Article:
Youth Preparedness Month
Emergencies and disasters can happen at any time and anywhere. Disaster planning, response and recovery efforts should always take into account the unique needs of children, who make up roughly a quarter of the United States population. That is why this month, the Illinois Emergency Management Agency (IEMA) and the Office of the State Fire Marshal Office (OSFM) are taking steps to promote youth preparedness.
“Each year, millions of children are impacted by disasters,” said IEMA Director Alicia Tate-Nadeau. “Studies have shown, children are positive influencers in their households. Children can effectively bring the message of preparedness home to their families. Participating in youth preparedness programs empowers children to become leaders at home and in their schools and communities.”
“Kids practice fire drills each year at school, and families should practice these drills at home too,” said Matt Perez, Illinois State Fire Marshal. “The Office of the State Fire Marshall encourages families to practice their home fire escape plan twice a year. Every home needs working smoke alarms and a well-thought-out fire escape plan. Make sure all members of your family can identify two ways out of each room and a family meeting spot outside the home.”
Tips for incorporating children into disaster preparedness:
Sparky the Fire Dog is mascot of The National Fire Protection Association (NFPA). Sparky is used to help educate kids and parents on fire prevention and safety. The NFPA has established a Sparky website and Facebook page that offers a wealth of age-appropriate games, videos, apps and other activities that make learning about fire safety easy and fun.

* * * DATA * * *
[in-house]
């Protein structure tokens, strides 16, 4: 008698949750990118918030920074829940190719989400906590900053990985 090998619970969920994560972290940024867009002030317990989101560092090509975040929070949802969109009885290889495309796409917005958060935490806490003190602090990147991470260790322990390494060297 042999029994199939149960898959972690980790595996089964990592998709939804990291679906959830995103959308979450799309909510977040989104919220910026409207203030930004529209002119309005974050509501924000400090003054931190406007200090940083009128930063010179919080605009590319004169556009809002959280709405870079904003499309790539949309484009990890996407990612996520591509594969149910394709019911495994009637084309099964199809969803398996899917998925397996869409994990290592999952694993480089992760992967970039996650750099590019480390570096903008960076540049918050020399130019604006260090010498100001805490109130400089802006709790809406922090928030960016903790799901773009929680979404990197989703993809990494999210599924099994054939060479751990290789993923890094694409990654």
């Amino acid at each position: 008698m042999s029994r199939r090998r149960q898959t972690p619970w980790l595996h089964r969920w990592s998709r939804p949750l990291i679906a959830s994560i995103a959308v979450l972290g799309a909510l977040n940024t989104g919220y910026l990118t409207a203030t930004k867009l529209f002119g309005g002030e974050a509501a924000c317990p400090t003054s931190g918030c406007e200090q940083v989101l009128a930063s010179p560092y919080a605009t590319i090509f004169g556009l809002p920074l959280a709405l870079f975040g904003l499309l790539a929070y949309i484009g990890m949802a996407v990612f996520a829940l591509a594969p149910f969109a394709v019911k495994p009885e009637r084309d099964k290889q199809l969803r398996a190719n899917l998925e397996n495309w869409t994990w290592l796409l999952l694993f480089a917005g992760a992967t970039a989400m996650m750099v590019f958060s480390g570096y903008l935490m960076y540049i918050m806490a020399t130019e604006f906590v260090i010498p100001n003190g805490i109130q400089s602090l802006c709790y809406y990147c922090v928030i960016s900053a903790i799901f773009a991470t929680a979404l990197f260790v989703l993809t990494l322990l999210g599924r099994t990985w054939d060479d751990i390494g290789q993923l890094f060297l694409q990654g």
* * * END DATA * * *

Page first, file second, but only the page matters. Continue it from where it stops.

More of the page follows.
Another great resource comes from the Federal Emergency Management Agency (FEMA). FEMA and the American Red Cross offer a disaster preparedness activity book, Prepare with Pedro. This booklet is designed to encourage youth and their families to be better prepared for disasters by offering safety advice alongside crosswords, coloring pages, matching games and more.
FEMA also offers a Youth Preparedness Council as an opportunity for teenagers and young adults to serve on a national council. During their two-year term, the youth leaders complete both a local and national-level project to share ideas regarding youth disaster preparedness.
Children who are prepared experience less anxiety and feel more confident during actual emergencies and disasters. Use Youth Preparedness Month as an opportunity to promote interactive activities within your family. One way to do this is by involving children in the development of a family emergency plan.
Use real world events to teach about emergency situations and disasters. Using media coverage of current disasters (Floods, tornadoes, hurricanes, power outages), talk to children about how your family would respond if this happened to you. Utilizing your family emergency plan, discuss where would you go, what would you do and how you will ensure their safety during an emergency.
For more information about disaster preparedness, visit Ready.Illinois.gov.